flying, and then it goes through a bit of pain in the process, there's an incubation process and then there's like, you know, this whole process of breaking the shell and I think, you know, organizations, divisions, processes, they undergo a similar process that you know, when there is a discomfort about you know, where you are, and then you basically go back to the drawing board, you start looking at like, you know, what are the root causes, you start looking out for benchmarks, and then it starts a planning process, which is the incubation process, where you're in a pupa stage nothing seems to be changing. There is a lot you know, just looking inside and then when you start executing, you know, then the whole thing starts flying. So, transformation is a similar process. So, can you give me an example without giving any names of some transformative changes that you have brought about in organizations? Yeah, so, let me give you an example, you know, from my past career, and I can name the organization and it's like a published case study. So, you know,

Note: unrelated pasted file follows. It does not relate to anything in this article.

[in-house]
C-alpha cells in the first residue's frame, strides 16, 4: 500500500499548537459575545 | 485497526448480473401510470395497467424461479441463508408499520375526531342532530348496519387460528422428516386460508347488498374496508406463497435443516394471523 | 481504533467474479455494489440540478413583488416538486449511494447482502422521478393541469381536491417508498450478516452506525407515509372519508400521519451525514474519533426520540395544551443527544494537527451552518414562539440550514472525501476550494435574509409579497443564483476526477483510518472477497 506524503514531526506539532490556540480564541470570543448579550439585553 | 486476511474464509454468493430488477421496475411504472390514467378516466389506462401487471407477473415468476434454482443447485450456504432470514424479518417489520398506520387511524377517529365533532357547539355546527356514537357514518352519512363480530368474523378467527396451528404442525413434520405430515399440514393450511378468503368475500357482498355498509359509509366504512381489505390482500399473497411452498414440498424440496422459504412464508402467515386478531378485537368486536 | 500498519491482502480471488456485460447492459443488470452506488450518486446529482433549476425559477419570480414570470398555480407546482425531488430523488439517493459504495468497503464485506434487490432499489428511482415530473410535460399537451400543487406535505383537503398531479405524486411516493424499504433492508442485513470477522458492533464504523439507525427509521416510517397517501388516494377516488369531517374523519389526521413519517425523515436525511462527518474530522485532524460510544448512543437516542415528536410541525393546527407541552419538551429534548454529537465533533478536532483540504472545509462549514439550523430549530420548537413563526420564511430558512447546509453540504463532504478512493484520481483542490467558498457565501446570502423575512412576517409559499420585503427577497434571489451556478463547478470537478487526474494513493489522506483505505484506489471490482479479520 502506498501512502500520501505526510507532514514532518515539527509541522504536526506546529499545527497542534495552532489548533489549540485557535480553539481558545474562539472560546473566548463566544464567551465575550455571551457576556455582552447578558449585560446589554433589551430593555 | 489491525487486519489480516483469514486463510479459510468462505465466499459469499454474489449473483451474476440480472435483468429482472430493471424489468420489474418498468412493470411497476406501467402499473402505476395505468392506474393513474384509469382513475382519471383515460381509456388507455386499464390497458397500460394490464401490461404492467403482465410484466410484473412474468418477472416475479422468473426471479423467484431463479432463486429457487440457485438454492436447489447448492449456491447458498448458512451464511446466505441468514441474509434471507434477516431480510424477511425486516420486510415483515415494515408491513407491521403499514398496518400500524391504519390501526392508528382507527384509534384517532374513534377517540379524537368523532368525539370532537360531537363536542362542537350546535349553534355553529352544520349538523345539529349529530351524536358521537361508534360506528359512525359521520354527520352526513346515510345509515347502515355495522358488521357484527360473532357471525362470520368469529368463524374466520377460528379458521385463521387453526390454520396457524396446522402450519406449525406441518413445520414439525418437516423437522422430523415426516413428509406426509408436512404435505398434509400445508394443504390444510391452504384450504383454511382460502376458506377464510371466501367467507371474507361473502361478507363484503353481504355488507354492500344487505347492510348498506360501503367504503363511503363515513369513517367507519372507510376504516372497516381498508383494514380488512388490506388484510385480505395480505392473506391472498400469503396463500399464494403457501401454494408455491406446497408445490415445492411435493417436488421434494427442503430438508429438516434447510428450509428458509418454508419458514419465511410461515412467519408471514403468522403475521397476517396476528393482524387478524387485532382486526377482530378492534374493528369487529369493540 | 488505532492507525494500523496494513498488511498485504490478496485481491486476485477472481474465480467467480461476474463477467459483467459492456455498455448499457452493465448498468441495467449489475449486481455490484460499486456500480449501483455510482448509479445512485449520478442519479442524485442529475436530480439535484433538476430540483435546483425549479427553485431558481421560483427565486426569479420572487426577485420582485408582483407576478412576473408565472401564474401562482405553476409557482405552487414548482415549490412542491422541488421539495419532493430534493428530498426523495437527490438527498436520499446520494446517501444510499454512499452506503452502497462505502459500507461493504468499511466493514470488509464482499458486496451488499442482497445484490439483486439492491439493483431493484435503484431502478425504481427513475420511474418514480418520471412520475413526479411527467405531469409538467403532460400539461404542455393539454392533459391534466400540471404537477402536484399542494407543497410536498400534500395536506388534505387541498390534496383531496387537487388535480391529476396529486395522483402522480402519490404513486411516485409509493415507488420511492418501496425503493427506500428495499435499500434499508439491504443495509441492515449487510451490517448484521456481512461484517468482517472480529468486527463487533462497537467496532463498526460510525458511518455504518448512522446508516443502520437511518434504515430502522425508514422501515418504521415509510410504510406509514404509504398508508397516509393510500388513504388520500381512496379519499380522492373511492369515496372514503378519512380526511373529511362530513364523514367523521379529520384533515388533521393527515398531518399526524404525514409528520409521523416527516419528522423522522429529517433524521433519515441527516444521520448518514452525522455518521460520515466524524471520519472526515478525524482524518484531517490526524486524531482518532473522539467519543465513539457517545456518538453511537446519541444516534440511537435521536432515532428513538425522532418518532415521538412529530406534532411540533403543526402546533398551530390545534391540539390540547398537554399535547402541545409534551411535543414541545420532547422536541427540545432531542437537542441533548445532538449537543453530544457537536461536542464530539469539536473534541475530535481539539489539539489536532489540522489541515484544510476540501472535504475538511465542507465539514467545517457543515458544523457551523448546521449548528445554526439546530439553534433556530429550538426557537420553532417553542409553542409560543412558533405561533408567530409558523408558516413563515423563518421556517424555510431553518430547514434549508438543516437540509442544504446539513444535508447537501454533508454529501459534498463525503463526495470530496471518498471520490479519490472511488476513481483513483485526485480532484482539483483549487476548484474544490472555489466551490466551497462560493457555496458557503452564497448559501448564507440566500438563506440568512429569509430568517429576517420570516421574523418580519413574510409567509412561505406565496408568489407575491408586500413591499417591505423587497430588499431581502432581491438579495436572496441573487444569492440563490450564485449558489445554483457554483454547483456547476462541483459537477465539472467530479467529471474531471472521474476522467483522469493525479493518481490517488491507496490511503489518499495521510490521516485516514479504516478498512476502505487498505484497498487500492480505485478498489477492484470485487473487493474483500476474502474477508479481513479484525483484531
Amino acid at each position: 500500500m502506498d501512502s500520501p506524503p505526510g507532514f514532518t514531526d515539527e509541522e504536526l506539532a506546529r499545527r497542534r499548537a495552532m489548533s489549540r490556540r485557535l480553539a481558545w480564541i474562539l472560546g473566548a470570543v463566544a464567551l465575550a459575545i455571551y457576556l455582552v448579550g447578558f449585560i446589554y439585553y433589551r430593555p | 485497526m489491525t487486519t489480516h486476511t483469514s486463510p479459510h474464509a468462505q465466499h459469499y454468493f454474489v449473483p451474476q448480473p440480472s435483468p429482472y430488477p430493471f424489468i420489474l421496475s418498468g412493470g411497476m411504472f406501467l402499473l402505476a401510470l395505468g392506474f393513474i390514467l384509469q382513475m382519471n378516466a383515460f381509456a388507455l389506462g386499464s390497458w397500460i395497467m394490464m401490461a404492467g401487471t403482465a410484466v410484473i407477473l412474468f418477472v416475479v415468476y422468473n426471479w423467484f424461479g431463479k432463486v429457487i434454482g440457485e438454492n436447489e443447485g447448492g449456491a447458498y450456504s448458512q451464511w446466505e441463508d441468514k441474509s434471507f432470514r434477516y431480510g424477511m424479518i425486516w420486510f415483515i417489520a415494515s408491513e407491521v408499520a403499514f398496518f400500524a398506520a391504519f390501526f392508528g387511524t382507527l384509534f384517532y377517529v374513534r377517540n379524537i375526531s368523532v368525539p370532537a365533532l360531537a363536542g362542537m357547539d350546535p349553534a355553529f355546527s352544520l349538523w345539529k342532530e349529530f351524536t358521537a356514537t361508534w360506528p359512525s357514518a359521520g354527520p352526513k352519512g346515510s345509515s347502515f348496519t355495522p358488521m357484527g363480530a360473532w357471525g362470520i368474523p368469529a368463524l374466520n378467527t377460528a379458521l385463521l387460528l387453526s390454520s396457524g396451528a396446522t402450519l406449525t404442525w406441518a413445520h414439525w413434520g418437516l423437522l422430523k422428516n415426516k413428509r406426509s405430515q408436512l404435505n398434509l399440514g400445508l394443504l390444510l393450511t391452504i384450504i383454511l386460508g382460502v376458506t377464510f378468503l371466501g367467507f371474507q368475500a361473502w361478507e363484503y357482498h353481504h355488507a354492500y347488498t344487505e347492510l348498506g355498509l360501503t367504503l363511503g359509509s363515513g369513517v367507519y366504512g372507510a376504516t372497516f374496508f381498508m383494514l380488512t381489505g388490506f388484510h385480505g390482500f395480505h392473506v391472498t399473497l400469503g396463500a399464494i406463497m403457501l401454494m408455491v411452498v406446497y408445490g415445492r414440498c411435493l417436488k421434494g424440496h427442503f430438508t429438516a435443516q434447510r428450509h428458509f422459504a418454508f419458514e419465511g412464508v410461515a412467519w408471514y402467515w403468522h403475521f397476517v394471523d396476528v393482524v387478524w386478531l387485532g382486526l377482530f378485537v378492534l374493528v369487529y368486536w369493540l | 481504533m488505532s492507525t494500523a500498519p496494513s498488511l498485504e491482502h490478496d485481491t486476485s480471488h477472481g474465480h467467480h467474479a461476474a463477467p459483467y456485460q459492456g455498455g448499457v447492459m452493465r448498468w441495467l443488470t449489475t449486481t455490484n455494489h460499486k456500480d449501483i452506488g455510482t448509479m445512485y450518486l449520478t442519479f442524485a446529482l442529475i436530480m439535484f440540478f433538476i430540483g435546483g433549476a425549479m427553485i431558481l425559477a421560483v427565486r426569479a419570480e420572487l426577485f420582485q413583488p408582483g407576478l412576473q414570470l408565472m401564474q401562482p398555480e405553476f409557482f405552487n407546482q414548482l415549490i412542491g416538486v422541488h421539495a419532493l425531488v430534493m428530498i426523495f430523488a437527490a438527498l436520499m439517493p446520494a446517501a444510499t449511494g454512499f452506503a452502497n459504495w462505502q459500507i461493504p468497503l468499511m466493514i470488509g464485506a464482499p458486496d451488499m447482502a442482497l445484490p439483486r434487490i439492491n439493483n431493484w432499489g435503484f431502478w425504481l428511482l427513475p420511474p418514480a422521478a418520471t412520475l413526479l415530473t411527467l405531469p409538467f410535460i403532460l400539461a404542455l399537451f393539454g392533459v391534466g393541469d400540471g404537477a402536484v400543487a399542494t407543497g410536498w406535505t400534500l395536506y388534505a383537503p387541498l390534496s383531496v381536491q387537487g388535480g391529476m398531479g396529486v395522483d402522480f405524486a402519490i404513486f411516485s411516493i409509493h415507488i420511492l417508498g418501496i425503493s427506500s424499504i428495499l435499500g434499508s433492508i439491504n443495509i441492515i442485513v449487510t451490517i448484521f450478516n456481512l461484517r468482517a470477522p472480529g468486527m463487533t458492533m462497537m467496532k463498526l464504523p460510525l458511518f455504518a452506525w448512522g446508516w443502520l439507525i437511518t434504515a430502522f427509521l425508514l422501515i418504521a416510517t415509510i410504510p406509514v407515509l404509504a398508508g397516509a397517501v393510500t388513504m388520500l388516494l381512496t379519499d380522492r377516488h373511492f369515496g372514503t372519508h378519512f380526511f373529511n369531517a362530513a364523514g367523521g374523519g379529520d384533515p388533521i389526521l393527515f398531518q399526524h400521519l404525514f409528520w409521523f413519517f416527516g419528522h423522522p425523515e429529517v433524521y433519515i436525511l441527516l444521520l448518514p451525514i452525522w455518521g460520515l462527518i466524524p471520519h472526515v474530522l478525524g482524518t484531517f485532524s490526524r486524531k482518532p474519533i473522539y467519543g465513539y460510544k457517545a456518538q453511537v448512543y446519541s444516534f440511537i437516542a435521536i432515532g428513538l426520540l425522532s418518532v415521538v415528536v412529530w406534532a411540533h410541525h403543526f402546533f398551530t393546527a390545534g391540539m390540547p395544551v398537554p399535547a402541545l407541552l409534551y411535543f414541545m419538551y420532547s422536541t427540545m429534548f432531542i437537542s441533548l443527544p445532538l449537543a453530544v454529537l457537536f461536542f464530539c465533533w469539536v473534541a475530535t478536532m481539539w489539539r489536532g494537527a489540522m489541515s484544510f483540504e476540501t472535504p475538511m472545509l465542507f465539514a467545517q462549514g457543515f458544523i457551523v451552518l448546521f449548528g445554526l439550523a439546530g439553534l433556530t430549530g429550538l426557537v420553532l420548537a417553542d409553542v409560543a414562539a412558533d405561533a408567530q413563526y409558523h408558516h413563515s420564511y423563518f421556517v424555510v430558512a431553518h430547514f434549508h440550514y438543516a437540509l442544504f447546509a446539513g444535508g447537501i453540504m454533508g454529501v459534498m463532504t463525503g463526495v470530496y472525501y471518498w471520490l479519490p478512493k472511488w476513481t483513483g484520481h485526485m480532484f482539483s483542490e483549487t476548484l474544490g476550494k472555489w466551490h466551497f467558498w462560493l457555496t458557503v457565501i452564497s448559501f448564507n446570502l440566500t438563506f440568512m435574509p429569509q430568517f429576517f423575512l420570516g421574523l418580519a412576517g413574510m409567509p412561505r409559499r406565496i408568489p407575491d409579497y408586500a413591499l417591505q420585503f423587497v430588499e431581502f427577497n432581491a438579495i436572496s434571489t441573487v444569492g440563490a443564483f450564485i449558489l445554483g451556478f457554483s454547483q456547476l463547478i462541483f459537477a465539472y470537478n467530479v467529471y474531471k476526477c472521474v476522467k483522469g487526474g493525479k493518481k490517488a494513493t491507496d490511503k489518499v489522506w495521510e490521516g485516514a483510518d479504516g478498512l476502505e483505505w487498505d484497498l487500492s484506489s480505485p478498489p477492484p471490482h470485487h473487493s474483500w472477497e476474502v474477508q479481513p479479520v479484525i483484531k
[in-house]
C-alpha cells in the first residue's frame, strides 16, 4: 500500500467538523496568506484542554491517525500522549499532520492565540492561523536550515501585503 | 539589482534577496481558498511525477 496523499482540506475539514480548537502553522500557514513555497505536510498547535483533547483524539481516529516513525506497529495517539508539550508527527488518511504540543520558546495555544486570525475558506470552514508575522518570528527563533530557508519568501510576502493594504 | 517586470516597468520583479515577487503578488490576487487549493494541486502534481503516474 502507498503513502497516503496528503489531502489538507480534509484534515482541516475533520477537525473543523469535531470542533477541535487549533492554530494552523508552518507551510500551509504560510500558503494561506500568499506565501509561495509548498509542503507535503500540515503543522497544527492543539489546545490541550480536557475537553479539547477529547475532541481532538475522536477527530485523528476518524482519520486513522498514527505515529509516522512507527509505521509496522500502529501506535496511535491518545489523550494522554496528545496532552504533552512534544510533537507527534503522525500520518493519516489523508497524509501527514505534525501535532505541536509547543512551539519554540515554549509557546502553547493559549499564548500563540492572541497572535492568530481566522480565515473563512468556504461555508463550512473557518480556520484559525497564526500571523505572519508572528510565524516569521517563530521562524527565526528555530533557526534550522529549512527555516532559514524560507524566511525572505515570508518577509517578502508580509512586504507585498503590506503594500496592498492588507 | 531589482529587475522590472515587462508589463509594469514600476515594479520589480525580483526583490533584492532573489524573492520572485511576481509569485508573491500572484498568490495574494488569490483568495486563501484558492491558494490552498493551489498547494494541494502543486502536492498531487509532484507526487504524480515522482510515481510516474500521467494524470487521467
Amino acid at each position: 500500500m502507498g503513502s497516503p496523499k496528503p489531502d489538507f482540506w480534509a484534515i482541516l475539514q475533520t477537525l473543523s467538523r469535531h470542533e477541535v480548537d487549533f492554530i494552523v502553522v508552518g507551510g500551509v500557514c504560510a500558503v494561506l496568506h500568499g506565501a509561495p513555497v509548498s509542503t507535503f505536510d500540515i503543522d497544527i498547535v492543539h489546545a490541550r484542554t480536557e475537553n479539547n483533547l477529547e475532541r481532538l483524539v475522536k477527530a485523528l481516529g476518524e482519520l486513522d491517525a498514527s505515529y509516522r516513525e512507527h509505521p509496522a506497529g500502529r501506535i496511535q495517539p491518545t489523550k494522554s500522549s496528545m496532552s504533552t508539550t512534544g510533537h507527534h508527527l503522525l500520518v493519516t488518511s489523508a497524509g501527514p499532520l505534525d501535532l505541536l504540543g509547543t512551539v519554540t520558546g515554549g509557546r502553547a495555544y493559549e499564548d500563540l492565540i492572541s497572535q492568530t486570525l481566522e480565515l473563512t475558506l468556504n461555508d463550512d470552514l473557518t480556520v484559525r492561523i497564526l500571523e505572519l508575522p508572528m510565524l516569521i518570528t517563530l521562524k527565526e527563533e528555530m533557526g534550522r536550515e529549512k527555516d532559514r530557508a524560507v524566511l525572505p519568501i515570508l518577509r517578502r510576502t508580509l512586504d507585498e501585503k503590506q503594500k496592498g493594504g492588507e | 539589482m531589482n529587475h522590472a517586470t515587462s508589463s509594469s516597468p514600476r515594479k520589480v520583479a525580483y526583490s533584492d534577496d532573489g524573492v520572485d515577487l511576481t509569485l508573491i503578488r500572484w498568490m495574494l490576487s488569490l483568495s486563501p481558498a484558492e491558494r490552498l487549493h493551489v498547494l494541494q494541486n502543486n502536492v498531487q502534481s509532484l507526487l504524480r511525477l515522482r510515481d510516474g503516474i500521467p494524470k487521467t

Tata Motors was in a duopoly in the commercial vehicle market, you know, Tata Motors and Leyland Yeah. And then what happened in late 90s, early 2000s competition started coming in and, there was like, you know, a lot of pressure from all around. In the duopoly customer would always take a backseat, you know, because the product is always in short supply. So, you know, when we started the CRM, the intent was to transform our approach to the customer. And we conceptualized, we looked around and looked at you know, everyone who was succeeding with CRM primarily in the services and retail industries. And then we basically identified some of the core principles you know, which is the centrality of the data, the real-time nature of the data, the connectedness of the enterprise and the ecosystem and a shared ownership of the customer. So, fast forward, we put up a platform connected all the dealers and we started
getting a lot of data in real-time, we put analytics on top of it. And now here comes you know, the transformation is always in the results. So Tata Motors used to be called leader with the follower's mindset, that was the industry buzzword. We will always lead the market share but you know, if you look at customer satisfaction and all the other qualitative measures, we would fall behind, we actually rose to the top. So Tata Motors continues to